Module Title

The United Kingdom from 1939 to the Present Day

Module Code


New or revised


NQF Level


Credit Value




Duration (weeks)


Date of Introduction

October 2019

Module Supervisor

Chris Walklett

Teaching Staff

Chris Walklett

Contact details for student enquiries

Mrs Becky Humphreys ( or 01206 872217)

Campus(es) to be taught on


Terms in which module is taught

Autumn  Y

Spring  Y

Summer  Y


Module Description


This module offers an introduction to the historical events and processes that have helped to shape the contemporary United Kingdom.  During the period in question the United Kingdom underwent a series of political and cultural changes that were to have profound effects on the society and economy of the UK, its status in the world, and its national perception of its changing world role. The module examines the principle causes and phases of change during this period and the effect these changes had upon the UK as a nation with particular emphasis on society/ the people of Britain.


The module will run over 22 weeks. Students will be introduced, over the course of the module, to a level of knowledge and analysis which will provide an appropriate academic background for those wishing to study other periods of history, and other Humanities and Social Science subjects, within the UK university system. As well as examining recent history, the module will develop the skills that will enable students to interpret information, think critically, assess evidence and undertake research. The module will help enhance and refine students' writing skills, oral presentation skills and test/exam taking skills and strategies.  


The module requires no prior knowledge of, or experience of studying, British history. 


Module Aims


§  To provide a firm foundation of knowledge and understanding of key developments in UK history during the period studied.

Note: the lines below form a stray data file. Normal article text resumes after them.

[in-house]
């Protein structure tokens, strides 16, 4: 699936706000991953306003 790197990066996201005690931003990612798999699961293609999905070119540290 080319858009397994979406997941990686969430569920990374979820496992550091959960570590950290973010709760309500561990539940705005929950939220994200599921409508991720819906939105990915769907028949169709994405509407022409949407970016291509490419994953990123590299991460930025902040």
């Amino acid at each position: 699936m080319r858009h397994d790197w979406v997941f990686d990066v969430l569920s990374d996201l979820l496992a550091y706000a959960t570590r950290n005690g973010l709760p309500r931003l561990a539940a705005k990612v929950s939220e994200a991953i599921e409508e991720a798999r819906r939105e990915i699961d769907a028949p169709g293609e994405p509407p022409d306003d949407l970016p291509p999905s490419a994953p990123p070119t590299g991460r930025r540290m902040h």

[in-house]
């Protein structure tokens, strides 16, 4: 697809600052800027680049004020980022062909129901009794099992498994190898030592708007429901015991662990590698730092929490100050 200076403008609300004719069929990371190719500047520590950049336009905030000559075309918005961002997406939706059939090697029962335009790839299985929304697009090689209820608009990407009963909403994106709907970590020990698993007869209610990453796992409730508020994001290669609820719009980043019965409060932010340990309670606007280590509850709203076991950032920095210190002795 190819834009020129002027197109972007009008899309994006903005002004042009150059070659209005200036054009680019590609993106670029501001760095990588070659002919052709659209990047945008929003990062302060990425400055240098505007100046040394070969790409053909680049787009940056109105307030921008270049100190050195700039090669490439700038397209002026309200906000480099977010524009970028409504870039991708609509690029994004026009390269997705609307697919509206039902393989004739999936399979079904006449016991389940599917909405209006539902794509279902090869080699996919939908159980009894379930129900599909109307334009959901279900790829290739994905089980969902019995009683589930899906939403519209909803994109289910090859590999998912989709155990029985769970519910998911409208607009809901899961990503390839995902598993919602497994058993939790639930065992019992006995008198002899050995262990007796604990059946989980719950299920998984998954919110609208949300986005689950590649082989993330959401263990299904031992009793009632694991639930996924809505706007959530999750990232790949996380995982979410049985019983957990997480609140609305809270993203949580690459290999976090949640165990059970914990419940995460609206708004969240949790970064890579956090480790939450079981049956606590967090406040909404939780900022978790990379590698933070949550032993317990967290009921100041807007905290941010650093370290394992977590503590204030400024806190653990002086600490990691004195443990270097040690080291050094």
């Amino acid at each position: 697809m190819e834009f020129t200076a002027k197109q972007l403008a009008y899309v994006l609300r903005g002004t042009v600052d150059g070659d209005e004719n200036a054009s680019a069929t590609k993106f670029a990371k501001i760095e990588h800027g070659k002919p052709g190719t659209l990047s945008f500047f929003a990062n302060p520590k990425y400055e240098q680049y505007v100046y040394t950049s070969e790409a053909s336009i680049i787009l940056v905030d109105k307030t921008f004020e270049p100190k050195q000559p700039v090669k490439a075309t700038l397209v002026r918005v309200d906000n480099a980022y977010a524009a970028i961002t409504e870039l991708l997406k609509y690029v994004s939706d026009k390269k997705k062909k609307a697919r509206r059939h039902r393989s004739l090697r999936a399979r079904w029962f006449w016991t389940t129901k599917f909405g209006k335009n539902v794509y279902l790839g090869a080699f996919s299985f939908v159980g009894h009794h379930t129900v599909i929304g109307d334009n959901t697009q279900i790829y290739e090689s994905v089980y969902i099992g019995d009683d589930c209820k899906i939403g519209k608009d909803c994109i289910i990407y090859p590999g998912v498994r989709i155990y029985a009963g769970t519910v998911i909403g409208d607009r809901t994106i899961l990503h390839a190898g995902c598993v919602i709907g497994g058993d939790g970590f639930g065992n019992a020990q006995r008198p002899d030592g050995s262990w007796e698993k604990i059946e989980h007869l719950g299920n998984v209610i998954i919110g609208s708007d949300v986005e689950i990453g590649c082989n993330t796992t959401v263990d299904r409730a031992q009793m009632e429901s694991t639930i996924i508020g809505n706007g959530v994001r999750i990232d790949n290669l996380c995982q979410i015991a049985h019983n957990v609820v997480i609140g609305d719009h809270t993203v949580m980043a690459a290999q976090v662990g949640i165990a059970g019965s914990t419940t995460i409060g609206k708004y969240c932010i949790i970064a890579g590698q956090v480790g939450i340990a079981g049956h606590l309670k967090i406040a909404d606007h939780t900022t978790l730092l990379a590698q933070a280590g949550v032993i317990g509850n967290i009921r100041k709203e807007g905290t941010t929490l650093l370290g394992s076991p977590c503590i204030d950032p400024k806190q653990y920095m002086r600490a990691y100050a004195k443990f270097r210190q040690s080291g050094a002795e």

§  To introduce students to the workings of the British political system;

§  To develop students' ability to think critically and to analyse historical data from a wide range of sources, in order to construct and convey an argument, both oral and written;

§  To develop students' skills necessary for further academic study through the practice of seminar discussions, small-group work, academic exercises, seminar presentations, individual study, research, and reflective, critical reading;

§  To explain the use of historical terms and concepts;

§  To increase students' awareness of the many different approaches (chiefly political, cultural, social and economic) towards the study of history, and the provisional, ever-evolving nature of contemporary history;

§  To familiarise students with the academic working environment of a UK university through the study of history;

§  To acquaint students with what are – and what are not – accepted modes of academic discourse, the need to cite sources, and the paramount importance of avoiding plagiarism.

§  To enhance students' knowledge of and interest in history by preparing them for potential undergraduate study of the subject;

§  To increase students' awareness of the importance of an understanding of historical issues to enhance their future study of other humanities and social science subjects.

Learning Outcomes


By the end of this module a student will be expected to be able to: